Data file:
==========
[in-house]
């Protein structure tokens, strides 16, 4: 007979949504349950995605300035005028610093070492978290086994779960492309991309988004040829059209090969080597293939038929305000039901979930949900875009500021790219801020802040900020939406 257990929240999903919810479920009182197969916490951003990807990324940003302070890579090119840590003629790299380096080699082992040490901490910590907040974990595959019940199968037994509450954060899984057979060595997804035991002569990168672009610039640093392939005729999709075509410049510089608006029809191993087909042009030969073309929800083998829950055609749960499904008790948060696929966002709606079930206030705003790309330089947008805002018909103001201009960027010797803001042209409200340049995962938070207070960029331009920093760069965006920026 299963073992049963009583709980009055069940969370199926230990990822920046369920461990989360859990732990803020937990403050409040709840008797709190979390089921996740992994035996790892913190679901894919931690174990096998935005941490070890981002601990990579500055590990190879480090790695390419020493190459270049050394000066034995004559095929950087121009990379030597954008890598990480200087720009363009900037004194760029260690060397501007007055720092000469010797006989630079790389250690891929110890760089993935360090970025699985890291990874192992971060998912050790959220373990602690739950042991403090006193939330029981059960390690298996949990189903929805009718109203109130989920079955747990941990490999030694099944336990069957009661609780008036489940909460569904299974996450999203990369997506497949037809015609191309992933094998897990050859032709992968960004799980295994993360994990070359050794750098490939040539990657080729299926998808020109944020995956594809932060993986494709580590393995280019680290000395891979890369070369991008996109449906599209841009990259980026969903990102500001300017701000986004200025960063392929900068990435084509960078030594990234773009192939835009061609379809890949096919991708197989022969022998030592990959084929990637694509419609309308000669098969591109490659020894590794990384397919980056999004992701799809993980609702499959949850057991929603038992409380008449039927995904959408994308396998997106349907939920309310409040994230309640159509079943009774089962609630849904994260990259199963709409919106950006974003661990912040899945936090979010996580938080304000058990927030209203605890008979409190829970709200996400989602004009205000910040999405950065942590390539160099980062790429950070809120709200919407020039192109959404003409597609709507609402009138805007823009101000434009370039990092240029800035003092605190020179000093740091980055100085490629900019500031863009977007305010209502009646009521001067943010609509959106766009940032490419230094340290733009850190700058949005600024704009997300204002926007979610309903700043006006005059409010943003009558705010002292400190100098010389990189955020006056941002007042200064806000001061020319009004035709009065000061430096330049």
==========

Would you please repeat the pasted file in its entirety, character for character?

[in-house]
């Protein structure tokens, strides 16, 4: 007979949504349950995605300035005028610093070492978290086994779960492309991309988004040829059209090969080597293939038929305000039901979930949900875009500021790219801020802040900020939406 257990929240999903919810479920009182197969916490951003990807990324940003302070890579090119840590003629790299380096080699082992040490901490910590907040974990595959019940199968037994509450954060899984057979060595997804035991002569990168672009610039640093392939005729999709075509410049510089608006029809191993087909042009030969073309929800083998829950055609749960499904008790948060696929966002709606079930206030705003790309330089947008805002018909103001201009960027010797803001042209409200340049995962938070207070960029331009920093760069965006920026 299963073992049963009583709980009055069940969370199926230990990822920046369920461990989360859990732990803020937990403050409040709840008797709190979390089921996740992994035996790892913190679901894919931690174990096998935005941490070890981002601990990579500055590990190879480090790695390419020493190459270049050394000066034995004559095929950087121009990379030597954008890598990480200087720009363009900037004194760029260690060397501007007055720092000469010797006989630079790389250690891929110890760089993935360090970025699985890291990874192992971060998912050790959220373990602690739950042991403090006193939330029981059960390690298996949990189903929805009718109203109130989920079955747990941990490999030694099944336990069957009661609780008036489940909460569904299974996450999203990369997506497949037809015609191309992933094998897990050859032709992968960004799980295994993360994990070359050794750098490939040539990657080729299926998808020109944020995956594809932060993986494709580590393995280019680290000395891979890369070369991008996109449906599209841009990259980026969903990102500001300017701000986004200025960063392929900068990435084509960078030594990234773009192939835009061609379809890949096919991708197989022969022998030592990959084929990637694509419609309308000669098969591109490659020894590794990384397919980056999004992701799809993980609702499959949850057991929603038992409380008449039927995904959408994308396998997106349907939920309310409040994230309640159509079943009774089962609630849904994260990259199963709409919106950006974003661990912040899945936090979010996580938080304000058990927030209203605890008979409190829970709200996400989602004009205000910040999405950065942590390539160099980062790429950070809120709200919407020039192109959404003409597609709507609402009138805007823009101000434009370039990092240029800035003092605190020179000093740091980055100085490629900019500031863009977007305010209502009646009521001067943010609509959106766009940032490419230094340290733009850190700058949005600024704009997300204002926007979610309903700043006006005059409010943003009558705010002292400190100098010389990189955020006056941002007042200064806000001061020319009004035709009065000061430096330049």